Jon Sanders

Director of Regulatory Studies

Posts by Jon Sanders (page 10)

  • Regulatory capture, the hidden cronyism

    The captured regulator is a pernicious failed safeguard against cronyism that cloaks corruption in the guise of government oversight.
    Jon Sanders, February 11, 2020
  • Forcing a 20th century model of collectivism on NC’s gig economy?

    The act would try to enforce a 20th century model of collectivism on a different world. In the name of enriching and empowering unions, it would disrupt untold numbers of mutually beneficial relationships between entrepreneurs and companies in North Carolina. 
    Jon Sanders, February 7, 2020
  • Bernie Sanders shows why you don’t shut down nuclear

    A "phase out" of all nuclear power plants in America is a part of Sanders' climate plan. It's a colossally bad idea. For that matter, so is banning hydraulic fracking, and Sanders recently introduced legislation to do just that.
    Jon Sanders, February 6, 2020
  • The wild card in modernizing liquor sales in NC

    How do we get around artificial problems created by a needlessly complex state/local government hybrid system set up to control alcohol sales that, after the fact, became attractive to state and local government to deliver monopoly revenues?
    Jon Sanders, February 3, 2020
  • Film incentives don’t boost a state’s economy, not even in Georgia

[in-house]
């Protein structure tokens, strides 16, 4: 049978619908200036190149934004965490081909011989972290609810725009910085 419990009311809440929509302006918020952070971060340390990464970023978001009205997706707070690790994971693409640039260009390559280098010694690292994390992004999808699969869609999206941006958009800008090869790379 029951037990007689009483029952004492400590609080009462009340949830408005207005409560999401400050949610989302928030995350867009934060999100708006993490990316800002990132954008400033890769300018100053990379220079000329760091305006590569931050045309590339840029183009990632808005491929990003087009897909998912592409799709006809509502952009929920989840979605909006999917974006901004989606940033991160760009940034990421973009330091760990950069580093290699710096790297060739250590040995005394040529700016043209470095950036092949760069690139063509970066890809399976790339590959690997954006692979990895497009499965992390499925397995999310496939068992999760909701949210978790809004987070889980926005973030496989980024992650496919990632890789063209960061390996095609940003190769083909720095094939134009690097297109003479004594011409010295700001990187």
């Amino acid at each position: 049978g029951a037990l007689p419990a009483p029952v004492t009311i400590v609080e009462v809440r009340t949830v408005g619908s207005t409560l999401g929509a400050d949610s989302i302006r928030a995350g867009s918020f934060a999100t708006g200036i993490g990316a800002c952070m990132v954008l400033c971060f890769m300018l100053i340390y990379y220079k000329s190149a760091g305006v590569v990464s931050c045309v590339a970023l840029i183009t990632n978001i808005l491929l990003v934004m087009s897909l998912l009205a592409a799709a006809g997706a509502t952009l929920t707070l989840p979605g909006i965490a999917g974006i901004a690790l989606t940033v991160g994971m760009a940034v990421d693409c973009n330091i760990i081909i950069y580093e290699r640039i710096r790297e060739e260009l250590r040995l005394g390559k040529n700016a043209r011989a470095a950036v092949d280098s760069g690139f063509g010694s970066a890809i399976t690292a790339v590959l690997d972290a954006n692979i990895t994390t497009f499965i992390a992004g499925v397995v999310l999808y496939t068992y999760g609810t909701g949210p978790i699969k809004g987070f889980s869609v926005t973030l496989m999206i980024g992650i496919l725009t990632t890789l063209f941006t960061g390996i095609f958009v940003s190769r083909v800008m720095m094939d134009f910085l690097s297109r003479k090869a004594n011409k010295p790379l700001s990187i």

"Hollywood East" (NC) has been battling "Hollywood of the South" (Georgia) in film incentives since before 2009. And Georgia's been winning, according to film incentives' advocates in both states. But are they really?
    Jon Sanders, January 31, 2020
  • Why does North Carolina have these alcohol restrictions?

    There are plenty of small restrictions in North Carolina on buying and selling legal alcoholic products that are worth asking questions about. Here are several.
    Jon Sanders, January 29, 2020
  • Asking a key question about the coal-ash settlement agreement

    It would excavate and remove 70 percent of the coal ash identified at those six facilities, leaving 33.8 million tons of coal ash in the ground out of 113.5 million tons.
    Jon Sanders, January 27, 2020
  • Coal ash amounts from the settlement agreement

    How much coal ash is contained at each of the six facilities involved in the coal-ash cleanup settlement agreement between Gov. Roy Cooper’s Department of Environmental Quality (DEQ), several “Community Groups,” Duke Energy, and not electricity consumers? How much coal ash does this agreement obligate Duke to remove? Also, how much does this agreement allow to remain?
    Jon Sanders, January 24, 2020